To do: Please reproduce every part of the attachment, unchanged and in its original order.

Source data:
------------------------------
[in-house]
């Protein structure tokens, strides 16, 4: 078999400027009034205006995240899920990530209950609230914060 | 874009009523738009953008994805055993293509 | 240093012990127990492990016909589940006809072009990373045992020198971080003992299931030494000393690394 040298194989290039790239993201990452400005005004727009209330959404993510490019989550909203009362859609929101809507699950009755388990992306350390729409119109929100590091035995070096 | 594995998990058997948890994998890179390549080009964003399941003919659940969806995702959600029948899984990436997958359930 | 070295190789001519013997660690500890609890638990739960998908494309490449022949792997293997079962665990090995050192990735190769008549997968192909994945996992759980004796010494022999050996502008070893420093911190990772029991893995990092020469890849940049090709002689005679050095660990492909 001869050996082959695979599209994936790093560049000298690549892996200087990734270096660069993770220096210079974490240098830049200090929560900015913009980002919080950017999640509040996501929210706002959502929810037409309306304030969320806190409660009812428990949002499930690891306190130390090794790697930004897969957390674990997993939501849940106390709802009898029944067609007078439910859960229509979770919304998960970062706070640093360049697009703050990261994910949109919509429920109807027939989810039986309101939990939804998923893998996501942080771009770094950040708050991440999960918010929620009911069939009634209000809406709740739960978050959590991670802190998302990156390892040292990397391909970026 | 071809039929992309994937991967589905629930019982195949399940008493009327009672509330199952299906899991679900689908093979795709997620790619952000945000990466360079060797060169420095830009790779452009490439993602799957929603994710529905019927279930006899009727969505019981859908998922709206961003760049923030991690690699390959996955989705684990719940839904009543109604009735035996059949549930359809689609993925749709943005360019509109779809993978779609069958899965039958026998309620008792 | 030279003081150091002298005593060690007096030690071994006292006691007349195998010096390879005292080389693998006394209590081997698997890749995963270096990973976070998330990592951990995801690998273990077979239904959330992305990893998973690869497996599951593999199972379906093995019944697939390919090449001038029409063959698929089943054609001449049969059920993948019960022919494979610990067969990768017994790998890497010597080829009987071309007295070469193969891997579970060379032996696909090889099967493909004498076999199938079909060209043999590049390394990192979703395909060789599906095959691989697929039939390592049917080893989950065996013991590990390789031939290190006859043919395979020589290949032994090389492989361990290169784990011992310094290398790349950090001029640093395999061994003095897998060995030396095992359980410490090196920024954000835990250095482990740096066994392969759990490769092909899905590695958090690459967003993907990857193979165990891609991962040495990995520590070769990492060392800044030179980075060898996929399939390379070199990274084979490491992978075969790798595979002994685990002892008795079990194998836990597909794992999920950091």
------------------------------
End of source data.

[in-house]
């Protein structure tokens, strides 16, 4: 078999400027009034205006995240899920990530209950609230914060 | 874009009523738009953008994805055993293509 | 240093012990127990492990016909589940006809072009990373045992020198971080003992299931030494000393690394 040298194989290039790239993201990452400005005004727009209330959404993510490019989550909203009362859609929101809507699950009755388990992306350390729409119109929100590091035995070096 | 594995998990058997948890994998890179390549080009964003399941003919659940969806995702959600029948899984990436997958359930 | 070295190789001519013997660690500890609890638990739960998908494309490449022949792997293997079962665990090995050192990735190769008549997968192909994945996992759980004796010494022999050996502008070893420093911190990772029991893995990092020469890849940049090709002689005679050095660990492909 001869050996082959695979599209994936790093560049000298690549892996200087990734270096660069993770220096210079974490240098830049200090929560900015913009980002919080950017999640509040996501929210706002959502929810037409309306304030969320806190409660009812428990949002499930690891306190130390090794790697930004897969957390674990997993939501849940106390709802009898029944067609007078439910859960229509979770919304998960970062706070640093360049697009703050990261994910949109919509429920109807027939989810039986309101939990939804998923893998996501942080771009770094950040708050991440999960918010929620009911069939009634209000809406709740739960978050959590991670802190998302990156390892040292990397391909970026 | 071809039929992309994937991967589905629930019982195949399940008493009327009672509330199952299906899991679900689908093979795709997620790619952000945000990466360079060797060169420095830009790779452009490439993602799957929603994710529905019927279930006899009727969505019981859908998922709206961003760049923030991690690699390959996955989705684990719940839904009543109604009735035996059949549930359809689609993925749709943005360019509109779809993978779609069958899965039958026998309620008792 | 030279003081150091002298005593060690007096030690071994006292006691007349195998010096390879005292080389693998006394209590081997698997890749995963270096990973976070998330990592951990995801690998273990077979239904959330992305990893998973690869497996599951593999199972379906093995019944697939390919090449001038029409063959698929089943054609001449049969059920993948019960022919494979610990067969990768017994790998890497010597080829009987071309007295070469193969891997579970060379032996696909090889099967493909004498076999199938079909060209043999590049390394990192979703395909060789599906095959691989697929039939390592049917080893989950065996013991590990390789031939290190006859043919395979020589290949032994090389492989361990290169784990011992310094290398790349950090001029640093395999061994003095897998060995030396095992359980410490090196920024954000835990250095482990740096066994392969759990490769092909899905590695958090690459967003993907990857193979165990891609991962040495990995520590070769990492060392800044030179980075060898996929399939390379070199990274084979490491992978075969790798595979002994685990002892008795079990194998836990597909794992999920950091």